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Irish bishops say abortion ‘can never be justified’ as extreme bill advances

Lisa Bourne Lisa Bourne Follow Lisa

MAYNOOTH, Ireland, December 7, 2018 (LifeSiteNews) – Ireland’s Catholic bishops are “dismayed” that their republic’s lower house passed an extreme abortion bill without desired pro-life amendments late Wednesday.

“We are dismayed that, for the most part, the voices of those who voted against abortion in May’s referendum have been ignored,” the Irish Catholic Bishops’ Conference said in a statement. “Even what many people would have deemed to have be very reasonable legislative amendments seeking to provide women with information and to prohibit abortion on the grounds of sex, race or disability, have been rejected.”

This week, the Dáil Éireann, the lower house of Ireland’s parliament, voted 90 to 15 (with 12 abstentions) to pass the Regulation of the Termination of Pregnancy Bill.

The Irish bishops’ statement was released Wednesday evening after the close of their Winter 2018 General Meeting. The lower house abortion bill approval came in a midnight vote Wednesday.

“As we stated after our Autumn Meeting, Irish society must have respect for the right of conscientious objection for all healthcare professionals and pharmacists,” the Irish Bishops said. “They cannot be forced either to participate in abortion or to refer patients to others for abortion.”

The abortion law permits elective abortions up to 12 weeks, abortions for “risk to the life, or of serious harm to the health, of the pregnant woman” up until viability (this exception includes “mental health”), abortions at any point of pregnancy in “emergency” cases of “immediate risk” to the mother’s “life or health,” and abortions at any point when doctors diagnose a “condition affecting the foetus that is likely to lead to the death of the foetus either before, or within 28 days of, birth.”

Prior to passing the bill, legislators defeated several proposed amendments intended to mitigate some of its most problematic parts, which included compelling pro-life doctors to give abortion referralstaxpayer funding of abortions, disposing of the remains of aborted children as medical waste, and permitting minors to undergo abortions without notifying their parents.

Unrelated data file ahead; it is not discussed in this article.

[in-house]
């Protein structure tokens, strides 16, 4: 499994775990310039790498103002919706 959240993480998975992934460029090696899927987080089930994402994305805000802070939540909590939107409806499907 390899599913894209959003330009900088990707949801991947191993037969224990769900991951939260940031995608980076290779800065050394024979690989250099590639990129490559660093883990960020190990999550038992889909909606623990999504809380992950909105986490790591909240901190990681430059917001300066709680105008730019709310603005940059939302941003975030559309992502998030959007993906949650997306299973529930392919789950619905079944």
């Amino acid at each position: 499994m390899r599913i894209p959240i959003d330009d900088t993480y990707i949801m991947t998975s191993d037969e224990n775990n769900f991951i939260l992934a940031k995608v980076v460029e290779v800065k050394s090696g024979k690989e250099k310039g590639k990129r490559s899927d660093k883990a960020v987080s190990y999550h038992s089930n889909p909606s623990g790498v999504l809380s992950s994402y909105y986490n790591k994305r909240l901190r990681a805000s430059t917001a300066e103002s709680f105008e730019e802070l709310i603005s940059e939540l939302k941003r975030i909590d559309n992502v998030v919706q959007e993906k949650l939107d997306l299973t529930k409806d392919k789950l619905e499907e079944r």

Irish citizens voted in a referendum to legalize abortion May 25 of this year. After an unsuccessful legal challenge, the repeal of the Eighth Amendment to the Irish Constitution – which protected the rights of unborn children – was signed into law on September 18.

During the long campaign to repeal the Eighth Amendment, the pro-abortion side promised that any resultant abortion laws would be more moderate than reflected in the recently-passed bill.

“Every one of us has a right to life,” the bishops continued in their statement. “It is not given to us by the Constitution of Ireland or by any law. We have it ‘as of right,’ whether we are wealthy or poor, healthy or sick. All human beings have it. The direct and intentional taking of human life at any stage is gravely wrong and can never be justified.”

The Irish Bishops went on to say that women and their unborn children should be protected. They suggested that any pro-abortion law that does not afford them protection should be opposed.

“Women’s lives, and the lives of their unborn children, are precious, valued and always deserving of protection,” the bishops said. “Any law which suggests otherwise would have no moral force. In good conscience it cannot be supported and would have to be resisted.”

During their Winter General meeting some of the Irish bishops met with representatives of pro-life groups from across Ireland, north and south, consulting on the establishment of a new Council for Life sponsored by the Bishops’ Conference that is set to be launched in March 2019.

The abortion legalization bill passed Wednesday will now go to the Irish parliament’s upper house, the Seanad Éireann, for consideration.

The Irish bishops and some priests there have been criticized by some in the past for failing to adequately counsel Irish Catholics on forming consciences in accord with Church teaching on the sanctity of human life.

Ireland’s Catholic bishops declared in late July that Catholic hospitals would not commit abortions or refer women for abortions.



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